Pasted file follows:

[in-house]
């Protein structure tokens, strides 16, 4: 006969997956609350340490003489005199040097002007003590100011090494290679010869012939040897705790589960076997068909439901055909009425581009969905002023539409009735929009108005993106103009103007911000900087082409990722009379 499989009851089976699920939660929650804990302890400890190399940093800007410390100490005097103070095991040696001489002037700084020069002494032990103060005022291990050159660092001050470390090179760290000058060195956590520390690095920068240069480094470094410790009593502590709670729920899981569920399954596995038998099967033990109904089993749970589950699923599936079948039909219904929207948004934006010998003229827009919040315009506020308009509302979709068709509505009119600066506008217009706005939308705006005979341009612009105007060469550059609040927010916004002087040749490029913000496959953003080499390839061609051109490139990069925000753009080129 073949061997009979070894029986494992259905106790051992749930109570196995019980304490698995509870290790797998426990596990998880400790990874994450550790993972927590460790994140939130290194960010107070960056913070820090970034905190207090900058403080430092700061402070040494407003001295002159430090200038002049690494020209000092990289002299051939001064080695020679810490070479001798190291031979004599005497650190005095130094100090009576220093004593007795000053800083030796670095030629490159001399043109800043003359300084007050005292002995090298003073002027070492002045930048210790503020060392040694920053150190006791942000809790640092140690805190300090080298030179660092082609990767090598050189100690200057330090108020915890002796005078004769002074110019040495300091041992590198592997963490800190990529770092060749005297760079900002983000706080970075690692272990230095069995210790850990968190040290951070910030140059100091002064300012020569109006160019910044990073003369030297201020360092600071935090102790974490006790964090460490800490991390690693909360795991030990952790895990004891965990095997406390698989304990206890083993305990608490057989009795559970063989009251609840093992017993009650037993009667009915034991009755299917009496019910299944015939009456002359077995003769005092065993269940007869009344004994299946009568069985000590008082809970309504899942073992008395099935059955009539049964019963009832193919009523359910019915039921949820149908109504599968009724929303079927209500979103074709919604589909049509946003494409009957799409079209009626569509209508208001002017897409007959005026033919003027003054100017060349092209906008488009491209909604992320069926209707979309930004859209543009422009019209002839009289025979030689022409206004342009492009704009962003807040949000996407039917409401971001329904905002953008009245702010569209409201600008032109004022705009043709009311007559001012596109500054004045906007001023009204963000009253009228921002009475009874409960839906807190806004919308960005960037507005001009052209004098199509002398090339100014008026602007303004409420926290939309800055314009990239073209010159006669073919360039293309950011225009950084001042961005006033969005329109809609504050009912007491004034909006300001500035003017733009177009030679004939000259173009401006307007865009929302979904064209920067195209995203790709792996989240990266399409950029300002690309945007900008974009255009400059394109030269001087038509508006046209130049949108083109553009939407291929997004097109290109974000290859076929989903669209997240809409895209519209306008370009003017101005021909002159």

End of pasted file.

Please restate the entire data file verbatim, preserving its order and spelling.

[in-house]
């Protein structure tokens, strides 16, 4: 006969997956609350340490003489005199040097002007003590100011090494290679010869012939040897705790589960076997068909439901055909009425581009969905002023539409009735929009108005993106103009103007911000900087082409990722009379 499989009851089976699920939660929650804990302890400890190399940093800007410390100490005097103070095991040696001489002037700084020069002494032990103060005022291990050159660092001050470390090179760290000058060195956590520390690095920068240069480094470094410790009593502590709670729920899981569920399954596995038998099967033990109904089993749970589950699923599936079948039909219904929207948004934006010998003229827009919040315009506020308009509302979709068709509505009119600066506008217009706005939308705006005979341009612009105007060469550059609040927010916004002087040749490029913000496959953003080499390839061609051109490139990069925000753009080129 073949061997009979070894029986494992259905106790051992749930109570196995019980304490698995509870290790797998426990596990998880400790990874994450550790993972927590460790994140939130290194960010107070960056913070820090970034905190207090900058403080430092700061402070040494407003001295002159430090200038002049690494020209000092990289002299051939001064080695020679810490070479001798190291031979004599005497650190005095130094100090009576220093004593007795000053800083030796670095030629490159001399043109800043003359300084007050005292002995090298003073002027070492002045930048210790503020060392040694920053150190006791942000809790640092140690805190300090080298030179660092082609990767090598050189100690200057330090108020915890002796005078004769002074110019040495300091041992590198592997963490800190990529770092060749005297760079900002983000706080970075690692272990230095069995210790850990968190040290951070910030140059100091002064300012020569109006160019910044990073003369030297201020360092600071935090102790974490006790964090460490800490991390690693909360795991030990952790895990004891965990095997406390698989304990206890083993305990608490057989009795559970063989009251609840093992017993009650037993009667009915034991009755299917009496019910299944015939009456002359077995003769005092065993269940007869009344004994299946009568069985000590008082809970309504899942073992008395099935059955009539049964019963009832193919009523359910019915039921949820149908109504599968009724929303079927209500979103074709919604589909049509946003494409009957799409079209009626569509209508208001002017897409007959005026033919003027003054100017060349092209906008488009491209909604992320069926209707979309930004859209543009422009019209002839009289025979030689022409206004342009492009704009962003807040949000996407039917409401971001329904905002953008009245702010569209409201600008032109004022705009043709009311007559001012596109500054004045906007001023009204963000009253009228921002009475009874409960839906807190806004919308960005960037507005001009052209004098199509002398090339100014008026602007303004409420926290939309800055314009990239073209010159006669073919360039293309950011225009950084001042961005006033969005329109809609504050009912007491004034909006300001500035003017733009177009030679004939000259173009401006307007865009929302979904064209920067195209995203790709792996989240990266399409950029300002690309945007900008974009255009400059394109030269001087038509508006046209130049949108083109553009939407291929997004097109290109974000290859076929989903669209997240809409895209519209306008370009003017101005021909002159």